• Jharkhand: Strict prohibition on beef slaughter and consumption, with severe penalties including imprisonment.
  • Chhattisgarh: Complete ban on beef and buffalo slaughter and consumption, with stringent consequences.
  • Gujarat: Most severe penalties, including life imprisonment and hefty fines, for cow and related bovine slaughter.

Uttra Pradesh

The slaughter of beef, ox, or bullock is strictly prohibited in the state of Uttar Pradesh. Consumption and storage of beef are also not allowed. Violation of these regulations may lead to a seven-year jail term or a fine of 10,000 rupees upon conviction. However, the killing of the buffalo is permitted. Import of beef is allowed using sealed containers for the purpose of serving travelers and foreigners.


The slaughter of bullock, bull, heifer, calf, or cow is strictly prohibited in Rajasthan. Transportation or possession of their flesh is not allowed, either. Violation of these regulations may result in a penalty of up to 10 years in jail or a fine of 10,000 rupees upon conviction.


The slaughter of bullock, bull, oxen, heifer, cow, or calves is strictly prohibited in Punjab. However, a government permit allows the slaughter of certain types of cows for export purposes. Additionally, the serving of imported beef is permitted.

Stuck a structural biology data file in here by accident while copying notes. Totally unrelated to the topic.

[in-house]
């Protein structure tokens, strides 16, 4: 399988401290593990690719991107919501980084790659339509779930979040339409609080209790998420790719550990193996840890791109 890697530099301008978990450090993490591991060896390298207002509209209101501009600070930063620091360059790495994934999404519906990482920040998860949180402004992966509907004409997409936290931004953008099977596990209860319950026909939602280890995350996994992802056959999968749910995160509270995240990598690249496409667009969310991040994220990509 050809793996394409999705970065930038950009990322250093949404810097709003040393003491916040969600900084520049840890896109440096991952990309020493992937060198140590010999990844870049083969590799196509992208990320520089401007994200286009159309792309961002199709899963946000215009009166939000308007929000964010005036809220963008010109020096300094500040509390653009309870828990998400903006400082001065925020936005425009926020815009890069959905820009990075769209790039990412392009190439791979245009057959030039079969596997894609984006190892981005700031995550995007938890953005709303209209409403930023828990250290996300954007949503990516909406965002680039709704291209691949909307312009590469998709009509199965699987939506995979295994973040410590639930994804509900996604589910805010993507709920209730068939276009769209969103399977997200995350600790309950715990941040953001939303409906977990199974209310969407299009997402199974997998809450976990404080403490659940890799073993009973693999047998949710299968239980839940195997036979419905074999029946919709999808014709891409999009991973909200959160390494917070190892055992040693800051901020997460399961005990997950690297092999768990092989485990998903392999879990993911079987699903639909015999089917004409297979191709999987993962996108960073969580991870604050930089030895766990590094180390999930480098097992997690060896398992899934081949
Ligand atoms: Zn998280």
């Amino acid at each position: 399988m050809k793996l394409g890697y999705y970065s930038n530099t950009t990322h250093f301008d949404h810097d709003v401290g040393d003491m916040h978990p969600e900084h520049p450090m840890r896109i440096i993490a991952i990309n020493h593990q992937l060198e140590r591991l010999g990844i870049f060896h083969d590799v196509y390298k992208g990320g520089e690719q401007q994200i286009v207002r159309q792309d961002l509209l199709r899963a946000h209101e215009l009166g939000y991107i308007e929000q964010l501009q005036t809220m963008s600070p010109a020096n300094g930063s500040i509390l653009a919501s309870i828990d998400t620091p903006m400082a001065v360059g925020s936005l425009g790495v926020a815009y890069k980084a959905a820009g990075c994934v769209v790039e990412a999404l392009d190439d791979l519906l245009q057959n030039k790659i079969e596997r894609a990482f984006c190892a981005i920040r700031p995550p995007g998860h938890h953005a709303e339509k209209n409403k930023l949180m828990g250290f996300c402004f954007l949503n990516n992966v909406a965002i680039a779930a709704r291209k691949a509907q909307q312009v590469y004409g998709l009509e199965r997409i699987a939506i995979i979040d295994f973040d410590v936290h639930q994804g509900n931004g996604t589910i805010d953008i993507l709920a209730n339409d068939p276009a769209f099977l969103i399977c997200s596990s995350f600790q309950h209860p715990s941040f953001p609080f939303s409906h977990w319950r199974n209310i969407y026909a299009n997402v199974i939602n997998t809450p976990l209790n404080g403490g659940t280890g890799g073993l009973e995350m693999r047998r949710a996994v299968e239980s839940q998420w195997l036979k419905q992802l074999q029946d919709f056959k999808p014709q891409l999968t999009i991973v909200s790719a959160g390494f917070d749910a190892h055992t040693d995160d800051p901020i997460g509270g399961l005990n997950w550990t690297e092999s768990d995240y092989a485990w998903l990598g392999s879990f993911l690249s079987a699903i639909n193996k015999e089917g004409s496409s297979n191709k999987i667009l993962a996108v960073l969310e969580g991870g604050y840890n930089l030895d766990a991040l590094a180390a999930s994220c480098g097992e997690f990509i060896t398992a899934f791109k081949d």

Orissa strictly prohibits the slaughter of cows, and individuals caught doing so may face imprisonment of up to two years or a fine of 1,000 rupees. Old bulls and bullocks can be slaughtered with a fit-for-slaughter certificate. Additionally, a cow may be slaughtered if it’s afflicted with a contagious disease.


The slaughter of bullock, bull, or cow is strictly prohibited. If caught and convicted, one could face a five-year jail term or a fine of 10,000 rupees. The slaughtering of buffaloes is allowed.

Madhya Pradesh

The slaughter of cows or their offspring is strictly prohibited in M.P., and if caught and convicted, one may face up to seven years in jail. A rather odd aspect to note is the presumption of guilt until proven innocent, requiring individuals to establish their innocence. The slaughtering of buffaloes is permissible.


The slaughter of cows or their transportation out of state for slaughter is strictly prohibited in Karnataka. Old bulls and bullocks may be slaughtered with the proper fit-for-slaughter certificate. It is not a criminal offense to possess beef.

Jammu and Kashmir

In J&K, possessing the flesh of cows is strictly prohibited, carrying a potential penalty of a year in prison. The slaughter of cows or their offspring is also strictly forbidden, and if caught and convicted, the consequence could be a prison term of up to 10 years. Similarly, the slaughter of buffaloes is not allowed, and if caught and convicted, the penalty may entail a fine of up to five times the animal’s price.